Plant two-pore channels (TPCs) are non-selective cation channels permeable both to monovalent potassium and divalent calcium. We previously developed a technique that allowed the simultaneous determination of the fluxes of these two ions across the channel by a combined use of patch-clamp and fluorescence. In this paper we studied how potassium and calcium fluxes were influenced by modification of cytosolic concentrations of K+ and Ca2+. A decrease in cytosolic calcium from 2 to 0.5 mM led to a shift of the activation curve of about +60 mV; although at positive potentials currents were very similar, calcium ion permeation was significantly reduced and the ratio between the total and calcium-mediated current increased about two-fold. Upon removal of cytosolic potassium, in the presence of 2 mM cytosolic calcium, the voltage-dependent activation curve was not modified but a dramatic reduction of the currents at positive voltages was apparent. However, calcium permeation did not change significantly in this condition. This work demonstrated that the electrophysiological measurements alone were not capable to predict the extent of the flow of different ions through cation channels. The parallel use of calcium detection by fluorescent dyes proved to be a valuable tool for the correct quantification of the permeation mechanisms in non-selective ion channels.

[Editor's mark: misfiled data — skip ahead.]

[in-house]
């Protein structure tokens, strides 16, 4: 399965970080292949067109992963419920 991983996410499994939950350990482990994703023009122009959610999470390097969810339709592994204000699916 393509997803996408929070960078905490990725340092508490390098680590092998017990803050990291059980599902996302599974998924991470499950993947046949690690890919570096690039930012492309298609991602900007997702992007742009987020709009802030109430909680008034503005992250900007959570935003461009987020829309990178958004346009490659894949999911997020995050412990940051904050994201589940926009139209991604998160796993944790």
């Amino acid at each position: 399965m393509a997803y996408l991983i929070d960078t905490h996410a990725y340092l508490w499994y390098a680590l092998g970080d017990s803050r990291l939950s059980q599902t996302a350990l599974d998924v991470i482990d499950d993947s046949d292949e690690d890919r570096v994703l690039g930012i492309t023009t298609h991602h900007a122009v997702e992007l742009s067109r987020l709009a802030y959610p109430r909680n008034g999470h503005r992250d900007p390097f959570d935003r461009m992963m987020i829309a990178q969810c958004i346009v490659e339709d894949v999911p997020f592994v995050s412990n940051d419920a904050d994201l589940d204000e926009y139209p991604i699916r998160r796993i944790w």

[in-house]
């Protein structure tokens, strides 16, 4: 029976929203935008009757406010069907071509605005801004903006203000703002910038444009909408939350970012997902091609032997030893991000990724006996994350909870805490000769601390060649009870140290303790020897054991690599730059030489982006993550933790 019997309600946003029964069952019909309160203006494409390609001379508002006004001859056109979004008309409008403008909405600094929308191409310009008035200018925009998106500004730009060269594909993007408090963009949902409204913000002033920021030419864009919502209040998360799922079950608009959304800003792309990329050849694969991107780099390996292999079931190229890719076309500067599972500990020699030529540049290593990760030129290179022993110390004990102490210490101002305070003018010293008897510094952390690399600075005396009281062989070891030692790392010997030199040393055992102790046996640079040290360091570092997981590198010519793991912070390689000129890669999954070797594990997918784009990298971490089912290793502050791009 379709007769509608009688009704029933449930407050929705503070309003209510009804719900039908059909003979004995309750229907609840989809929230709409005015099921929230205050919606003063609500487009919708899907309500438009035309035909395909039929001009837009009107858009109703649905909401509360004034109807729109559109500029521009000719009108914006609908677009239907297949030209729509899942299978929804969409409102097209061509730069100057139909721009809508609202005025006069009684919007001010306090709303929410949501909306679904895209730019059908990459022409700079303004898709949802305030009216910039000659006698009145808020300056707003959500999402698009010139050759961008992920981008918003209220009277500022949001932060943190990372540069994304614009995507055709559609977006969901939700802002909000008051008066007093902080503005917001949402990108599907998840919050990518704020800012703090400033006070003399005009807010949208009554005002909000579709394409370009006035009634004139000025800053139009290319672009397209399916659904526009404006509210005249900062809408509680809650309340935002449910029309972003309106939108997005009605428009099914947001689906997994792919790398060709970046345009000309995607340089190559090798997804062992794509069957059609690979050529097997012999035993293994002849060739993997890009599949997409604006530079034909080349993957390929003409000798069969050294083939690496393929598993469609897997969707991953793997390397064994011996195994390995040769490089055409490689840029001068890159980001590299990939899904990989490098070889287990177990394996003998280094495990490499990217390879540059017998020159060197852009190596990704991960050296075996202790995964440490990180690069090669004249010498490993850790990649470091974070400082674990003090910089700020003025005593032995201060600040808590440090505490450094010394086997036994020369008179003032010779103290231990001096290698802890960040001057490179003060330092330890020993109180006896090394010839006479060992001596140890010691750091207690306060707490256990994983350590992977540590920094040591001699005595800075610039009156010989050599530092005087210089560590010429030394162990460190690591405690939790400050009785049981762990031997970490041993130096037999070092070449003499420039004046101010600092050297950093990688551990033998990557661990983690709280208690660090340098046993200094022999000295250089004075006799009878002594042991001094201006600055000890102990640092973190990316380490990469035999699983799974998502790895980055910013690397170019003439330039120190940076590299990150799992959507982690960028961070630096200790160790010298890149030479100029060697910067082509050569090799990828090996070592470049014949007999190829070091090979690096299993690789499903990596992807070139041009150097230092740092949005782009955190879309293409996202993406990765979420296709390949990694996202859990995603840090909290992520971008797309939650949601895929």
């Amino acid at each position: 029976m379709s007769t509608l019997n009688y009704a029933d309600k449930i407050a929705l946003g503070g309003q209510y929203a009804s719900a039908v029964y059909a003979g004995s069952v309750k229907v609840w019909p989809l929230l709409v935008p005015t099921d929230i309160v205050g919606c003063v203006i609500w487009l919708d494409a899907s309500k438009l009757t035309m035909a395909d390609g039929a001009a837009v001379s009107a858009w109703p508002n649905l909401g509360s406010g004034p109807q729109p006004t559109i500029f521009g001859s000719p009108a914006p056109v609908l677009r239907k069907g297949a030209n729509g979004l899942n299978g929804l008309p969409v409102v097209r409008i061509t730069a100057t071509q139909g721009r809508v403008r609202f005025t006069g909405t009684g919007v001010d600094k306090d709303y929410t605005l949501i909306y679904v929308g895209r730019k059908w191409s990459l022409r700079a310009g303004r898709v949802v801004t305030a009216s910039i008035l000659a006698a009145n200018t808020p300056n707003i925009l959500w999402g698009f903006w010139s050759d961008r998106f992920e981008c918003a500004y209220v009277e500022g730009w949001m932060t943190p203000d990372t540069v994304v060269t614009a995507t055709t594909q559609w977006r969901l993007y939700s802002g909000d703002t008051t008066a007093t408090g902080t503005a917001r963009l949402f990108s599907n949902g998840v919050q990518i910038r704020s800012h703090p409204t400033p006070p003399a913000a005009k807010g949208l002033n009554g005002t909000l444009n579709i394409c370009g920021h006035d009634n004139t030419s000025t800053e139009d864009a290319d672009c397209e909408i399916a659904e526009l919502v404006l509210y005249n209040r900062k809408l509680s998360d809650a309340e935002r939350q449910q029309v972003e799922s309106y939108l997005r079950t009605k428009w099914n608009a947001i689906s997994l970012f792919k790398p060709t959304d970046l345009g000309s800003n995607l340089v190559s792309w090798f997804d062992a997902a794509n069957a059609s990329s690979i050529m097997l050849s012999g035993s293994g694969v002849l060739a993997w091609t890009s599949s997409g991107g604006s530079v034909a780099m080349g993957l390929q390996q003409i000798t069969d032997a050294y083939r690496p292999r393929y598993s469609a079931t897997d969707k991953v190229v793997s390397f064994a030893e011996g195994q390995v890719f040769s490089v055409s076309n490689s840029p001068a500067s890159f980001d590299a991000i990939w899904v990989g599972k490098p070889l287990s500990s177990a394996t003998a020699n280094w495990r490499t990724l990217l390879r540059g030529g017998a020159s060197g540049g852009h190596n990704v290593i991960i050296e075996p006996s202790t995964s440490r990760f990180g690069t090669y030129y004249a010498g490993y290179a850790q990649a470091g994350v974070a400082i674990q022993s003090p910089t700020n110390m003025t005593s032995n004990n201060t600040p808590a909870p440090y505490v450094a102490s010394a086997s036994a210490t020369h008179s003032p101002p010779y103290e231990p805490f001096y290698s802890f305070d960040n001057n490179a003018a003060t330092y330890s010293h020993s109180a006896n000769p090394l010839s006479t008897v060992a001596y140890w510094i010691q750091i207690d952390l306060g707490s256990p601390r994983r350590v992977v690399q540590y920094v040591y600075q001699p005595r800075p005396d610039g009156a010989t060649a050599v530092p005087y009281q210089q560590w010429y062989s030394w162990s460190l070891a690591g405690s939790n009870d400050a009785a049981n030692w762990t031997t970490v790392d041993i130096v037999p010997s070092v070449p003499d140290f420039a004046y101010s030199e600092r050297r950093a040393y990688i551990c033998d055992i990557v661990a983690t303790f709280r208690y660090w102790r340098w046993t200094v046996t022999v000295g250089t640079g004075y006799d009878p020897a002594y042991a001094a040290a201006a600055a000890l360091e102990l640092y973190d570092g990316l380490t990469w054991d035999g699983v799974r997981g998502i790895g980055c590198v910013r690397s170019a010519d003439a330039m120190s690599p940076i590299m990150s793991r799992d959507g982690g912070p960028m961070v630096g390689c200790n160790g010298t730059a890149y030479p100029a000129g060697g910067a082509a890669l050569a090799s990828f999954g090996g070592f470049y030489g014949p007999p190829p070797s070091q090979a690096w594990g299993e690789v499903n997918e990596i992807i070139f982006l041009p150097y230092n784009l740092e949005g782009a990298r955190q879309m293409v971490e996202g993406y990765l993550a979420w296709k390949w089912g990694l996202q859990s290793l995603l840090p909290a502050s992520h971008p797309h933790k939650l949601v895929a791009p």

AC was supported by the Italian “Progetti di Ricerca di Interesse Nazionale” (2015795S5W_003).